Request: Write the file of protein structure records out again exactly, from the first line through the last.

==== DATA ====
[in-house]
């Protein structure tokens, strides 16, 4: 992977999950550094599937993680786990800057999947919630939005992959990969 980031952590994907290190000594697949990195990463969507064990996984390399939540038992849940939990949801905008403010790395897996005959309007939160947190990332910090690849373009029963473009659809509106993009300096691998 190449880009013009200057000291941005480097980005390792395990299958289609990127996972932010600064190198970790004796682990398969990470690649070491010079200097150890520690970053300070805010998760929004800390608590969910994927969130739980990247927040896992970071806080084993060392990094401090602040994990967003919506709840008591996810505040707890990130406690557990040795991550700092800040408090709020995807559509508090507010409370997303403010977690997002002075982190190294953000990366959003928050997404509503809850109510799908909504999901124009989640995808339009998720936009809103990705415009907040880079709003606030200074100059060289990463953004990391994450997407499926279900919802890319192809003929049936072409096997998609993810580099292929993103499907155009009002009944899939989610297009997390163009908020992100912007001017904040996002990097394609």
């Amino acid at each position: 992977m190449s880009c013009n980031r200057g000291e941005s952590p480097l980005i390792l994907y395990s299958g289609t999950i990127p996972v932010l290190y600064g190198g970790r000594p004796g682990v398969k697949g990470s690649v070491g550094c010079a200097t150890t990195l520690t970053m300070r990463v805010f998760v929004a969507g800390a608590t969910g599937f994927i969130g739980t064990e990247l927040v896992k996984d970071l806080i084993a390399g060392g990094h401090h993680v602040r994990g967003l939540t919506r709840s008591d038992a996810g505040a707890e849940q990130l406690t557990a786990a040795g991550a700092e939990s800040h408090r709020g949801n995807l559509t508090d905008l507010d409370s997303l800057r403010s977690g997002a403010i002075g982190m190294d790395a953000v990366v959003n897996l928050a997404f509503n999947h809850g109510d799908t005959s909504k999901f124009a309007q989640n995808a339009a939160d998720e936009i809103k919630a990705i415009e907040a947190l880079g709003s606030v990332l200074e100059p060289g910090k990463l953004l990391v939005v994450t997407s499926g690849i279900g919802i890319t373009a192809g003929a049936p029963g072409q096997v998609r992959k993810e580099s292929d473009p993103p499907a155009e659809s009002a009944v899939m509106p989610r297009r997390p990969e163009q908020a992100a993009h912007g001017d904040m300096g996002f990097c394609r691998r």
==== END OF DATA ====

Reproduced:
[in-house]
């Protein structure tokens, strides 16, 4: 992977999950550094599937993680786990800057999947919630939005992959990969 980031952590994907290190000594697949990195990463969507064990996984390399939540038992849940939990949801905008403010790395897996005959309007939160947190990332910090690849373009029963473009659809509106993009300096691998 190449880009013009200057000291941005480097980005390792395990299958289609990127996972932010600064190198970790004796682990398969990470690649070491010079200097150890520690970053300070805010998760929004800390608590969910994927969130739980990247927040896992970071806080084993060392990094401090602040994990967003919506709840008591996810505040707890990130406690557990040795991550700092800040408090709020995807559509508090507010409370997303403010977690997002002075982190190294953000990366959003928050997404509503809850109510799908909504999901124009989640995808339009998720936009809103990705415009907040880079709003606030200074100059060289990463953004990391994450997407499926279900919802890319192809003929049936072409096997998609993810580099292929993103499907155009009002009944899939989610297009997390163009908020992100912007001017904040996002990097394609």
């Amino acid at each position: 992977m190449s880009c013009n980031r200057g000291e941005s952590p480097l980005i390792l994907y395990s299958g289609t999950i990127p996972v932010l290190y600064g190198g970790r000594p004796g682990v398969k697949g990470s690649v070491g550094c010079a200097t150890t990195l520690t970053m300070r990463v805010f998760v929004a969507g800390a608590t969910g599937f994927i969130g739980t064990e990247l927040v896992k996984d970071l806080i084993a390399g060392g990094h401090h993680v602040r994990g967003l939540t919506r709840s008591d038992a996810g505040a707890e849940q990130l406690t557990a786990a040795g991550a700092e939990s800040h408090r709020g949801n995807l559509t508090d905008l507010d409370s997303l800057r403010s977690g997002a403010i002075g982190m190294d790395a953000v990366v959003n897996l928050a997404f509503n999947h809850g109510d799908t005959s909504k999901f124009a309007q989640n995808a339009a939160d998720e936009i809103k919630a990705i415009e907040a947190l880079g709003s606030v990332l200074e100059p060289g910090k990463l953004l990391v939005v994450t997407s499926g690849i279900g919802i890319t373009a192809g003929a049936p029963g072409q096997v998609r992959k993810e580099s292929d473009p993103p499907a155009e659809s009002a009944v899939m509106p989610r297009r997390p990969e163009q908020a992100a993009h912007g001017d904040m300096g996002f990097c394609r691998r």